Development of the Mahaweli Ganga has been a centerpiece of Sri
Lanka’s development thinking for 35 years. Formal work on the Mahaweli
Ganga Development Program started in 1958 and a 30-year master plan was
formulated in 1964-68. The program expected to provide, and in large
measure has provided, employment in construction, land for the landless,
food, and electric power, together with an appealing focus for foreign
The World Bank extended IDA credits for a series of projects that
supported the Mahaweli Authority, which managed the program. Though the
Bank provided relatively little money (6.2 percent of the total funding
for Mahaweli by 1990) it played an active role in advising on the size
and composition of the Mahaweli program and in coordinating external
OED recently audited the third of the Bank-assisted projects, which
was executed in 1982-92. It finds that the project was soundly conceived
and well, if slowly, executed, assisting large numbers of poor
families. But environmental aspects were neglected. And economic returns
were much lower than expected, due partly to a long delay in
implementation and partly to a dramatic fall in the price of rice to
producers. The audit draws lessons.
During the 1970s Sri Lanka’s annual growth of agricultural
production fell behind that of population. Real per capita GDP declined
by 1.3 percent a year and open unemployment increased. The new more
market-oriented government elected in 1977 accelerated the development
of the Mahaweli Ganga Development Program.
To assist the accelerated program, the Bank-assisted Third Mahaweli
Ganga Development Project was approved in 1981; a credit of $90 million
supported a total project cost of $200 million. This was an archetypal
integrated rural development project, which started from raw jungle to
provide productive investments and all social infrastructure and
services for a population projected to reach about 180,000. The project
was expected to produce 186,000 additional tons of paddy, with
significant volumes of other crops. Most importantly, it would provide
land to the landless, and relieve population pressure.
Before development most of the project area was virtually
unpopulated, but population pressure from the wet zone (southwest and
central highlands) was leading to increased immigration, with associated
shifting cultivation. The project involved jungle clearing, land
leveling, and on-farm development over a gross area of about 31,000 ha,
and settlement of a projected 18,500 families each with 1 ha of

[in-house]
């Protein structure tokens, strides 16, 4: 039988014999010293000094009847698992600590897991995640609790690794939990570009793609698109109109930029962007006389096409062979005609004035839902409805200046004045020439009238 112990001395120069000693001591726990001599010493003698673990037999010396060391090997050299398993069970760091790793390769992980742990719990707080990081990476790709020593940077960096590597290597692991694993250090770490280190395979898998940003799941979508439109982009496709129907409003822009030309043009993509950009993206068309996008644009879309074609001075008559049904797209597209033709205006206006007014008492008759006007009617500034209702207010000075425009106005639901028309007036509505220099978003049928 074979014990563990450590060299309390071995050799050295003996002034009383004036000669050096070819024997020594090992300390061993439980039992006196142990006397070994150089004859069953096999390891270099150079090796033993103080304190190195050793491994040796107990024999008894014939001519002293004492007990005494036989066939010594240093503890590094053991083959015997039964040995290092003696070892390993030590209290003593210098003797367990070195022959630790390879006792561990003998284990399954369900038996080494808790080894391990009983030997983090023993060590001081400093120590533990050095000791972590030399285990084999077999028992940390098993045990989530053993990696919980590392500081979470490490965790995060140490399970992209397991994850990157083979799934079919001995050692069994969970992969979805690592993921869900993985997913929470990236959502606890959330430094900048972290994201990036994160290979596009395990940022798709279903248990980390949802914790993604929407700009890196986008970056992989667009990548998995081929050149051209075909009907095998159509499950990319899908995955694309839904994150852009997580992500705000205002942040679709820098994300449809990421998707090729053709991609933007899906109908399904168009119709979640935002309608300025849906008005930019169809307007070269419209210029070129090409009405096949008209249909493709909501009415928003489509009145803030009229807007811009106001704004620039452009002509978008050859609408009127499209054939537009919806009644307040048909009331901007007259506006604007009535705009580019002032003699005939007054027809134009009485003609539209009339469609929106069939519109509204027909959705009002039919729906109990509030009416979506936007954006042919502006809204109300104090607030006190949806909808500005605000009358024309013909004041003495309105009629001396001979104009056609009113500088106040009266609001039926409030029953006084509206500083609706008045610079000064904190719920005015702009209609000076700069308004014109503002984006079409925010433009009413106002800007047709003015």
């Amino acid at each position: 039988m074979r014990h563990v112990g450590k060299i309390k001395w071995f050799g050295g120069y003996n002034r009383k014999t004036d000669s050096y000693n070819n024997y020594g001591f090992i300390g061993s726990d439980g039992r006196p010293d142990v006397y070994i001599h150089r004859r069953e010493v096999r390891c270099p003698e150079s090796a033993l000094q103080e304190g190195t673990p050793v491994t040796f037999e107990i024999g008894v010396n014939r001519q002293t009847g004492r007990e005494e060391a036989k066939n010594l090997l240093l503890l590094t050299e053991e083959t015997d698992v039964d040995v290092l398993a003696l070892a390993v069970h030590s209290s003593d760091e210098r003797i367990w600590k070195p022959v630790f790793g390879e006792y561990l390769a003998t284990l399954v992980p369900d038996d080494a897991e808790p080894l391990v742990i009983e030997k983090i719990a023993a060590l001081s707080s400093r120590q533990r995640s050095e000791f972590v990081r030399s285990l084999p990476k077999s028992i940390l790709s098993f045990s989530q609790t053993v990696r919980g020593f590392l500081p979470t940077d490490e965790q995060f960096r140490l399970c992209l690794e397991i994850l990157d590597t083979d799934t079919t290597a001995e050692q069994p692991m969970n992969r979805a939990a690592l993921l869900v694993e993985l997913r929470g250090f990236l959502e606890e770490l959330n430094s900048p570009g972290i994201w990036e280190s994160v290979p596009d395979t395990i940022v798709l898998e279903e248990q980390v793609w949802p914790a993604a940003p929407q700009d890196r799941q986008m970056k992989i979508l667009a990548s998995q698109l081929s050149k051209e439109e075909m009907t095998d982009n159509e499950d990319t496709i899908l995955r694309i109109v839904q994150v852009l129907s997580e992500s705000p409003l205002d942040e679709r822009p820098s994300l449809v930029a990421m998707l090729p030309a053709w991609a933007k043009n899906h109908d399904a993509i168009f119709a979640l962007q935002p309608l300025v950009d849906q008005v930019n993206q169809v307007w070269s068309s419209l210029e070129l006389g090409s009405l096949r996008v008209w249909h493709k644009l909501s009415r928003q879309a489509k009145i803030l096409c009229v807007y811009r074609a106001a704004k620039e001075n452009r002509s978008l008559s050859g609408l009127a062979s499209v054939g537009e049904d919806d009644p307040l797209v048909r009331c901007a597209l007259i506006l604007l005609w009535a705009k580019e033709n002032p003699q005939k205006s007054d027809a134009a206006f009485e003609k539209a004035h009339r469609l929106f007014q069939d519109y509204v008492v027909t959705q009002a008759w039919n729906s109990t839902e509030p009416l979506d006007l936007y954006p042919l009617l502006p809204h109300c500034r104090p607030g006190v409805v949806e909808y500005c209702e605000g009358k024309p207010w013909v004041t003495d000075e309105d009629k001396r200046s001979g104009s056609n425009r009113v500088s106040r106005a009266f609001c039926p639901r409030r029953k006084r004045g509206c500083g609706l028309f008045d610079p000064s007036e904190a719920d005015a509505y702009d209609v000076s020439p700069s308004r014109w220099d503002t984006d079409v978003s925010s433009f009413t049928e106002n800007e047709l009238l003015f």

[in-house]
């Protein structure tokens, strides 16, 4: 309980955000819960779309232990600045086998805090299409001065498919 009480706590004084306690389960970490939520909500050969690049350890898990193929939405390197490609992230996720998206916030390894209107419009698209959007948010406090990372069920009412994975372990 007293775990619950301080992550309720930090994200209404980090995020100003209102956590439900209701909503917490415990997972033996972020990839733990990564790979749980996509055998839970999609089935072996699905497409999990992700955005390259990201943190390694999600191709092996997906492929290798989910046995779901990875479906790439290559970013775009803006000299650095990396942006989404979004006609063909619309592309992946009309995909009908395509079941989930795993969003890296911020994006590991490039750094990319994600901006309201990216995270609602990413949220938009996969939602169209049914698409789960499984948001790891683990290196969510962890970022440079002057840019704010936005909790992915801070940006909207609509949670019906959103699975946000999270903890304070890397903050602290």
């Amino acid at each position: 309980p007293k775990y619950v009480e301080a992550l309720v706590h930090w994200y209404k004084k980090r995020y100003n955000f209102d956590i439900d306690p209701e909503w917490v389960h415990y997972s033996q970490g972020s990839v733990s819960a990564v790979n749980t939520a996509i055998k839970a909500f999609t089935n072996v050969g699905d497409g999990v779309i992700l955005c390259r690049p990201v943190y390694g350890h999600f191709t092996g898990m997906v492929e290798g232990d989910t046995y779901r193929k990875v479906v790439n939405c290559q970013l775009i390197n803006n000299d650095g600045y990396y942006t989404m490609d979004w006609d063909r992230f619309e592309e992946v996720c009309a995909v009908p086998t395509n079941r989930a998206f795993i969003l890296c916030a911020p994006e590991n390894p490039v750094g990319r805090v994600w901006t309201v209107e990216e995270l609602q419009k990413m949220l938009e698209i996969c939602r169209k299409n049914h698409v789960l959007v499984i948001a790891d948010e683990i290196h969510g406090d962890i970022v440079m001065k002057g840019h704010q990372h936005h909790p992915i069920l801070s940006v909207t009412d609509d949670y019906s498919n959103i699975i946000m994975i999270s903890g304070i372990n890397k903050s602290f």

irrigated land and a 0.2 ha homestead plot, as well as 5,500 nonfarming
families, also with homestead plots. The project also provided for
fuelwood (3,000 ha) and cashew plantations (2,000 ha). The Mahaweli
Authority provided support services such as extension, marketed inputs
and outputs, and operated and maintained the irrigation system. It
installed roads, urban centers, and social infrastructure including
Implementation took twice as long as originally planned. The cost of
Rs. 8.45 billion ($263 million) was about 30 percent higher, in real
terms, than originally budgeted.
The proposed project size and phasing were too optimistic, given the
experience with earlier phases of the scheme and the capacity of the
implementing agency. The schedule at appraisal called for jungle
clearing at around 5,300 ha/year, on-farm development at 5,700 ha/year,
and settlement of 5,300 farm families/year. The implementing agency was
already overstretched, and the project posed new technical and
organizational issues. Many agency staff were newly recruited and were
working with contractors from a recently emancipated private sector.
Civil unrest caused disruptions.
Delays in providing water to cleared land led to problems with
spontaneous settlement and to jungle regrowth. As designed, the project
gave priority to farmers displaced from areas flooded by other parts of
the Mahaweli scheme. It did not foresee that these involuntary
resettlers–and also refugees from civil disorder–would arrive before
enough irrigated land was ready for distribution. Some would-be settlers
had to be accommodated for two years before they could be assigned
land; the World Food Program played a major role in feeding them.